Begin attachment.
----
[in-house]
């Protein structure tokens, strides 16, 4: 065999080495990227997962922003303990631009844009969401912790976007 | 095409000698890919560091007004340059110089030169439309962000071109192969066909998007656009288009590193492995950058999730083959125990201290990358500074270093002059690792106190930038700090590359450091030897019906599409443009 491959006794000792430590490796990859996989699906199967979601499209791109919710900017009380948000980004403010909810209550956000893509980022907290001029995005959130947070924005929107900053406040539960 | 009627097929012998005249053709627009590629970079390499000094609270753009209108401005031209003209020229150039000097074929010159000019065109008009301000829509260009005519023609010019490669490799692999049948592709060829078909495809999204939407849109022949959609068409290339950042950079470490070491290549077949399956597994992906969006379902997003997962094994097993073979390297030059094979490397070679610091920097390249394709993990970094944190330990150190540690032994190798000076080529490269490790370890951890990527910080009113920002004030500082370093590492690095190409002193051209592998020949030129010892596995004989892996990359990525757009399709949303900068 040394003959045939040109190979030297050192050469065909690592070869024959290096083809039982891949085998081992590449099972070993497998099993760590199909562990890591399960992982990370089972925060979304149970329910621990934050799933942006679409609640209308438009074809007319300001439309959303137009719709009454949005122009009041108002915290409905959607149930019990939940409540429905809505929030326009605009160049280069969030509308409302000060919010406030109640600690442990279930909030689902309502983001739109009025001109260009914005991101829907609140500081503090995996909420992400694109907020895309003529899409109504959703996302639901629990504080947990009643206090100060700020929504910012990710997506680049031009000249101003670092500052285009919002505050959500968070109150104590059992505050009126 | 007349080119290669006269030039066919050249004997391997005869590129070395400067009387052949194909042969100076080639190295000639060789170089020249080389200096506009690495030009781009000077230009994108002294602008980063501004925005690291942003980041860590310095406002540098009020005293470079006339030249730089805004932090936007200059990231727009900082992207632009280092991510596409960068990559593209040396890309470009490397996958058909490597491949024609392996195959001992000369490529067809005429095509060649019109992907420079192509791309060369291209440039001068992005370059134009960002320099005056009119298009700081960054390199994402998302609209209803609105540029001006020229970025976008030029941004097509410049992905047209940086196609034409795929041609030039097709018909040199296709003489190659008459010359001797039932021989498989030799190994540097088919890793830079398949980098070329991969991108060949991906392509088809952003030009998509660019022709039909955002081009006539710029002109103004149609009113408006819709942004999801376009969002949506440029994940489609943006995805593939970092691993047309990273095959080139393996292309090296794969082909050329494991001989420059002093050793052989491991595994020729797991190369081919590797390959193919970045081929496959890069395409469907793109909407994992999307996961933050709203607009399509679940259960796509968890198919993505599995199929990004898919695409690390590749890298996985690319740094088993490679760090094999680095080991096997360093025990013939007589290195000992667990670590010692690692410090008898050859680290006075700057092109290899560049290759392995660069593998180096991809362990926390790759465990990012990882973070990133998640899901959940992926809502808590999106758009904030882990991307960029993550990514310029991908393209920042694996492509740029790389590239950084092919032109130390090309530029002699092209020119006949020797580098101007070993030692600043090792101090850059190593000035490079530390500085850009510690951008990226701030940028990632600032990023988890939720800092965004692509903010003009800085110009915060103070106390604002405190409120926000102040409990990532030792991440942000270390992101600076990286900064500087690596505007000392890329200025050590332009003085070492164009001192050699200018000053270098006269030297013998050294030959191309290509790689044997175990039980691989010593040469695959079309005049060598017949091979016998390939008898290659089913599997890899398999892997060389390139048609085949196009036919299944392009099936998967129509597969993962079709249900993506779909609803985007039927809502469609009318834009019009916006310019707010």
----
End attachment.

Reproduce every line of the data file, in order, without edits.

[in-house]
């Protein structure tokens, strides 16, 4: 065999080495990227997962922003303990631009844009969401912790976007 | 095409000698890919560091007004340059110089030169439309962000071109192969066909998007656009288009590193492995950058999730083959125990201290990358500074270093002059690792106190930038700090590359450091030897019906599409443009 491959006794000792430590490796990859996989699906199967979601499209791109919710900017009380948000980004403010909810209550956000893509980022907290001029995005959130947070924005929107900053406040539960 | 009627097929012998005249053709627009590629970079390499000094609270753009209108401005031209003209020229150039000097074929010159000019065109008009301000829509260009005519023609010019490669490799692999049948592709060829078909495809999204939407849109022949959609068409290339950042950079470490070491290549077949399956597994992906969006379902997003997962094994097993073979390297030059094979490397070679610091920097390249394709993990970094944190330990150190540690032994190798000076080529490269490790370890951890990527910080009113920002004030500082370093590492690095190409002193051209592998020949030129010892596995004989892996990359990525757009399709949303900068 040394003959045939040109190979030297050192050469065909690592070869024959290096083809039982891949085998081992590449099972070993497998099993760590199909562990890591399960992982990370089972925060979304149970329910621990934050799933942006679409609640209308438009074809007319300001439309959303137009719709009454949005122009009041108002915290409905959607149930019990939940409540429905809505929030326009605009160049280069969030509308409302000060919010406030109640600690442990279930909030689902309502983001739109009025001109260009914005991101829907609140500081503090995996909420992400694109907020895309003529899409109504959703996302639901629990504080947990009643206090100060700020929504910012990710997506680049031009000249101003670092500052285009919002505050959500968070109150104590059992505050009126 | 007349080119290669006269030039066919050249004997391997005869590129070395400067009387052949194909042969100076080639190295000639060789170089020249080389200096506009690495030009781009000077230009994108002294602008980063501004925005690291942003980041860590310095406002540098009020005293470079006339030249730089805004932090936007200059990231727009900082992207632009280092991510596409960068990559593209040396890309470009490397996958058909490597491949024609392996195959001992000369490529067809005429095509060649019109992907420079192509791309060369291209440039001068992005370059134009960002320099005056009119298009700081960054390199994402998302609209209803609105540029001006020229970025976008030029941004097509410049992905047209940086196609034409795929041609030039097709018909040199296709003489190659008459010359001797039932021989498989030799190994540097088919890793830079398949980098070329991969991108060949991906392509088809952003030009998509660019022709039909955002081009006539710029002109103004149609009113408006819709942004999801376009969002949506440029994940489609943006995805593939970092691993047309990273095959080139393996292309090296794969082909050329494991001989420059002093050793052989491991595994020729797991190369081919590797390959193919970045081929496959890069395409469907793109909407994992999307996961933050709203607009399509679940259960796509968890198919993505599995199929990004898919695409690390590749890298996985690319740094088993490679760090094999680095080991096997360093025990013939007589290195000992667990670590010692690692410090008898050859680290006075700057092109290899560049290759392995660069593998180096991809362990926390790759465990990012990882973070990133998640899901959940992926809502808590999106758009904030882990991307960029993550990514310029991908393209920042694996492509740029790389590239950084092919032109130390090309530029002699092209020119006949020797580098101007070993030692600043090792101090850059190593000035490079530390500085850009510690951008990226701030940028990632600032990023988890939720800092965004692509903010003009800085110009915060103070106390604002405190409120926000102040409990990532030792991440942000270390992101600076990286900064500087690596505007000392890329200025050590332009003085070492164009001192050699200018000053270098006269030297013998050294030959191309290509790689044997175990039980691989010593040469695959079309005049060598017949091979016998390939008898290659089913599997890899398999892997060389390139048609085949196009036919299944392009099936998967129509597969993962079709249900993506779909609803985007039927809502469609009318834009019009916006310019707010």